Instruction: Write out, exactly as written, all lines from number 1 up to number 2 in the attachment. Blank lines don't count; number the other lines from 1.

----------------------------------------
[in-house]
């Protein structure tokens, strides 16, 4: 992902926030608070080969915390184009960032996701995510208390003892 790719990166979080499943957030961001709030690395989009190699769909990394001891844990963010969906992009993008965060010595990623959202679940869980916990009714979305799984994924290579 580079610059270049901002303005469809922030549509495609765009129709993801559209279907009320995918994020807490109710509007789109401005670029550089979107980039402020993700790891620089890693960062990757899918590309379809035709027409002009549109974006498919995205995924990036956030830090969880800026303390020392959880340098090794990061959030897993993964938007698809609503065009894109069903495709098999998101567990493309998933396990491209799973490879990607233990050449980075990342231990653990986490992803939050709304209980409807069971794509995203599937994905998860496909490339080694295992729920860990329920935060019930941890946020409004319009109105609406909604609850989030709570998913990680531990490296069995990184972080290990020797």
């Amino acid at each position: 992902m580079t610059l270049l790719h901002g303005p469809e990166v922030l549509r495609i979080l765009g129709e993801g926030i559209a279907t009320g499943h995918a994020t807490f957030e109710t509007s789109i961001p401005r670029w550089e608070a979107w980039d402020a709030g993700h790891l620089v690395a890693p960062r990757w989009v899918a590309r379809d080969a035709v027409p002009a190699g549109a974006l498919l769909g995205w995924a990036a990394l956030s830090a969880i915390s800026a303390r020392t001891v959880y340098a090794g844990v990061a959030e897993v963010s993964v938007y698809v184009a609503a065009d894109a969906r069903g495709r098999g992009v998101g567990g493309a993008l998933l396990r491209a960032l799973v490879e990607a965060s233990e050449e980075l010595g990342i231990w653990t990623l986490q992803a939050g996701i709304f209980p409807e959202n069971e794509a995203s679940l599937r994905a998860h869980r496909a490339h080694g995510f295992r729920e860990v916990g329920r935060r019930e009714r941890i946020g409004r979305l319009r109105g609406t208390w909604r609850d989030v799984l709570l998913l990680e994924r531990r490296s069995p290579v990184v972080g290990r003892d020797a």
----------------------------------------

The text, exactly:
[in-house]
């Protein structure tokens, strides 16, 4: 992902926030608070080969915390184009960032996701995510208390003892 790719990166979080499943957030961001709030690395989009190699769909990394001891844990963010969906992009993008965060010595990623959202679940869980916990009714979305799984994924290579 580079610059270049901002303005469809922030549509495609765009129709993801559209279907009320995918994020807490109710509007789109401005670029550089979107980039402020993700790891620089890693960062990757899918590309379809035709027409002009549109974006498919995205995924990036956030830090969880800026303390020392959880340098090794990061959030897993993964938007698809609503065009894109069903495709098999998101567990493309998933396990491209799973490879990607233990050449980075990342231990653990986490992803939050709304209980409807069971794509995203599937994905998860496909490339080694295992729920860990329920935060019930941890946020409004319009109105609406909604609850989030709570998913990680531990490296069995990184972080290990020797």